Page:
The History Of The Harley 883

When Harley-Davidson wanted to replace the Shovelhead engine it had been using in its big V-twin motorcycles since 1966, its answer was the Evolution, an engine with a new design that solved many of the Shovelhead’s problems. When the company wanted a smaller engine to use in its Sportster family, the Evolution 883 was the answer.

The Evolution Engine

In 1984, Harley-Davidson introduced the Evolution engine, a replacement for its Shovelhead engine. Originally offered in a 1,340 cc version, the Evolution engine was manufactured with aluminum cylinders and heads. This construction method had the advantage of being more oil-tight than engines that used different materials for the cylinders and heads, in which the differing expansion rates of the metals when heated could cause leaks. The aluminum Evolution engines were also lighter and more durable than earlier engines. Harley offered the Evolution in five models its first year, including the new Softail.

The 883

In 1986, Harley introduced two new versions of the Evolution, an 1,100 cc version and a smaller 883 cc version. In 1988, the 1,100 cc Evolution was replaced by a 1,200 cc version. These smaller versions of the engine featured a different valvetrain layout than the bigger engine used in the larger motorcycles, making the new engines suitable for smaller bikes. The construction of the 1,200 cc Evolution and the 883 were very similar, differing primarily in the size of the bore, and conversion of an 883 engine to a 1,200 cc engine was possible. Such conversions were relatively simple and less expensive than the cost of a new 1,200 cc engine.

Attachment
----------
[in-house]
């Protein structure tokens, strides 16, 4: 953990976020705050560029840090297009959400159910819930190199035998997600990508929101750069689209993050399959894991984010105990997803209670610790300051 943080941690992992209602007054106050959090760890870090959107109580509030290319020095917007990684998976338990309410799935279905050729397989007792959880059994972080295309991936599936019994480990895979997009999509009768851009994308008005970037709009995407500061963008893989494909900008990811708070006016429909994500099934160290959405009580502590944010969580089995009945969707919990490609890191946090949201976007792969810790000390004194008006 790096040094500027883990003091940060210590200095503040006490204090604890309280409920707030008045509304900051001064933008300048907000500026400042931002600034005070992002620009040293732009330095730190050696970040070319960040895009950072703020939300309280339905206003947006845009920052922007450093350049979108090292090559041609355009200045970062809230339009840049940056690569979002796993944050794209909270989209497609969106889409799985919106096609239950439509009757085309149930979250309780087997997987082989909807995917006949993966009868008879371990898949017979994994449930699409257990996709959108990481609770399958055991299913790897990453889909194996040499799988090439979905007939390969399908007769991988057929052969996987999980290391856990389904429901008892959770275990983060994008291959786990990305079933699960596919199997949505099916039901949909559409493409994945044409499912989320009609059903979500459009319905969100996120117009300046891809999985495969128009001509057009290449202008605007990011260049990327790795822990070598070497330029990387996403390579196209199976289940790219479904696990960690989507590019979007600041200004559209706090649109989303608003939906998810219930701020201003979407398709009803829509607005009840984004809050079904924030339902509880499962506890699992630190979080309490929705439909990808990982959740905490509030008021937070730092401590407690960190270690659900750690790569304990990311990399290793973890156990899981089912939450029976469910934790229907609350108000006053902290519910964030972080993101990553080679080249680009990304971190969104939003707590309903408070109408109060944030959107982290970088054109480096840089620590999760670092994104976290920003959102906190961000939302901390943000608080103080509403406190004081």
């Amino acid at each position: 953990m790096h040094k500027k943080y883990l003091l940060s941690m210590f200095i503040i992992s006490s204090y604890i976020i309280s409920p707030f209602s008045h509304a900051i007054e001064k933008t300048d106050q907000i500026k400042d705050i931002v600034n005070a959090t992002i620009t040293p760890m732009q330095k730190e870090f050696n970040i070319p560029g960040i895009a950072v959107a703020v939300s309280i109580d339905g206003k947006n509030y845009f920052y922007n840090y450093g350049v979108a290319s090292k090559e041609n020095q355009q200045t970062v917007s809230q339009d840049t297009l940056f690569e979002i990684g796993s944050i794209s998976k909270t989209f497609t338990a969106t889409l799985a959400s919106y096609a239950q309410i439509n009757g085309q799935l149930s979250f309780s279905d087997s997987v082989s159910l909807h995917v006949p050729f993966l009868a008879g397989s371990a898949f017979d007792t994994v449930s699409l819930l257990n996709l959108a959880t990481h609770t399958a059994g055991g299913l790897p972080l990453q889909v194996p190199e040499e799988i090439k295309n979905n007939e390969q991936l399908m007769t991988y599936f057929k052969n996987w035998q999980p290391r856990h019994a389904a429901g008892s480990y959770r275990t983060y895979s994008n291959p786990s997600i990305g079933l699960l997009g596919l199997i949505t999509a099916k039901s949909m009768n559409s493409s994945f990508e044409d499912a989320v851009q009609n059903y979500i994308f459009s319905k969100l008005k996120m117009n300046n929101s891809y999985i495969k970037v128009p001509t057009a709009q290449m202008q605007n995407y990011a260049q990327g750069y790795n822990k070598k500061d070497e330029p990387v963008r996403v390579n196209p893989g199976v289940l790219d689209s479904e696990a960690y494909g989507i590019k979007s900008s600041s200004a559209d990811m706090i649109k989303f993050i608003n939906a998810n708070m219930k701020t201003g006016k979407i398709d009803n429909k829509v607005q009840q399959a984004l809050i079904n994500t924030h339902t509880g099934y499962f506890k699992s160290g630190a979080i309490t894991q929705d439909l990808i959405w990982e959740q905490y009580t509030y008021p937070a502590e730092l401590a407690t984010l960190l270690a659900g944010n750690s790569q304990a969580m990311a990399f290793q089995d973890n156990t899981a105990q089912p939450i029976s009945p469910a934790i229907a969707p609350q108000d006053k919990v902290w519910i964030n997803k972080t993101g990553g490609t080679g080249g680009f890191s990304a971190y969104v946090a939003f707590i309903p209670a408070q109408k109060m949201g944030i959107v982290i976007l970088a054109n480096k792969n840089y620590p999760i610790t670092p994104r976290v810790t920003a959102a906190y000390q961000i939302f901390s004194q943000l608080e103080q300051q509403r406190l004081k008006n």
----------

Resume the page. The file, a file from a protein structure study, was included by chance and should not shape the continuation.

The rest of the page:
The 883 and the Sportster

The 883 debuted in the 1986 Sportster XLH, and it was offered as an option for every Sportster model through 2005. For much of that period, the 883 remained essentially unchanged, requiring only small changes to the engine case when changes were made to the bikes’ transmissions and final drives. In 2004, the mounting of the engine was changed to incorporate vibration-reducing rubber mounts.

Later Models

The 883 was well suited to the smaller, low-slung Sportsters, and Harley utilized the 883 when it created bikes with a gritty, street racer feel. In 2009, the company introduced the 883 Iron, a modified version of the 883 Low and a member of the “Dark Custom” line. Like the larger Nightster, the 883 Iron featured a satin black finish along with low-rise handlebars and short rear shocks.